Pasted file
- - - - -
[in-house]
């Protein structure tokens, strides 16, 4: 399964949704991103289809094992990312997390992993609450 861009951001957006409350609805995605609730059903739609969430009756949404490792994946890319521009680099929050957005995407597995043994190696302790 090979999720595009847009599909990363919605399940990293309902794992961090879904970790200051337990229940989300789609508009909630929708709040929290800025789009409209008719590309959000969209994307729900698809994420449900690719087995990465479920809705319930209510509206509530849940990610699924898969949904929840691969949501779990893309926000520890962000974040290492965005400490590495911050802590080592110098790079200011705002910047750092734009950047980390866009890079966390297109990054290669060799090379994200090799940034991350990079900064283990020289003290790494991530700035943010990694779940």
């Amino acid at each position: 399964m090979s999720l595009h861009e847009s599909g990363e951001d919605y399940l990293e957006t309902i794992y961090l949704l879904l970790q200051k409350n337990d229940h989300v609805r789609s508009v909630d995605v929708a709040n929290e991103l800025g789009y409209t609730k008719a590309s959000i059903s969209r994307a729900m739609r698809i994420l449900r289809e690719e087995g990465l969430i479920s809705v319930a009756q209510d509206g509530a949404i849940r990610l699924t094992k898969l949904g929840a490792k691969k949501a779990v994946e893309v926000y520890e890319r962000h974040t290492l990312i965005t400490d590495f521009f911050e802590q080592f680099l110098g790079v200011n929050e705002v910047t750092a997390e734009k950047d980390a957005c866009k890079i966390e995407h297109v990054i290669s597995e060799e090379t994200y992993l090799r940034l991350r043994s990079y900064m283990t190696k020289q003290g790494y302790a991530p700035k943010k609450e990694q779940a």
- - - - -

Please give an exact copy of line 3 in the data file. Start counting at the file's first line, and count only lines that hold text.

């Amino acid at each position: 399964m090979s999720l595009h861009e847009s599909g990363e951001d919605y399940l990293e957006t309902i794992y961090l949704l879904l970790q200051k409350n337990d229940h989300v609805r789609s508009v909630d995605v929708a709040n929290e991103l800025g789009y409209t609730k008719a590309s959000i059903s969209r994307a729900m739609r698809i994420l449900r289809e690719e087995g990465l969430i479920s809705v319930a009756q209510d509206g509530a949404i849940r990610l699924t094992k898969l949904g929840a490792k691969k949501a779990v994946e893309v926000y520890e890319r962000h974040t290492l990312i965005t400490d590495f521009f911050e802590q080592f680099l110098g790079v200011n929050e705002v910047t750092a997390e734009k950047d980390a957005c866009k890079i966390e995407h297109v990054i290669s597995e060799e090379t994200y992993l090799r940034l991350r043994s990079y900064m283990t190696k020289q003290g790494y302790a991530p700035k943010k609450e990694q779940a």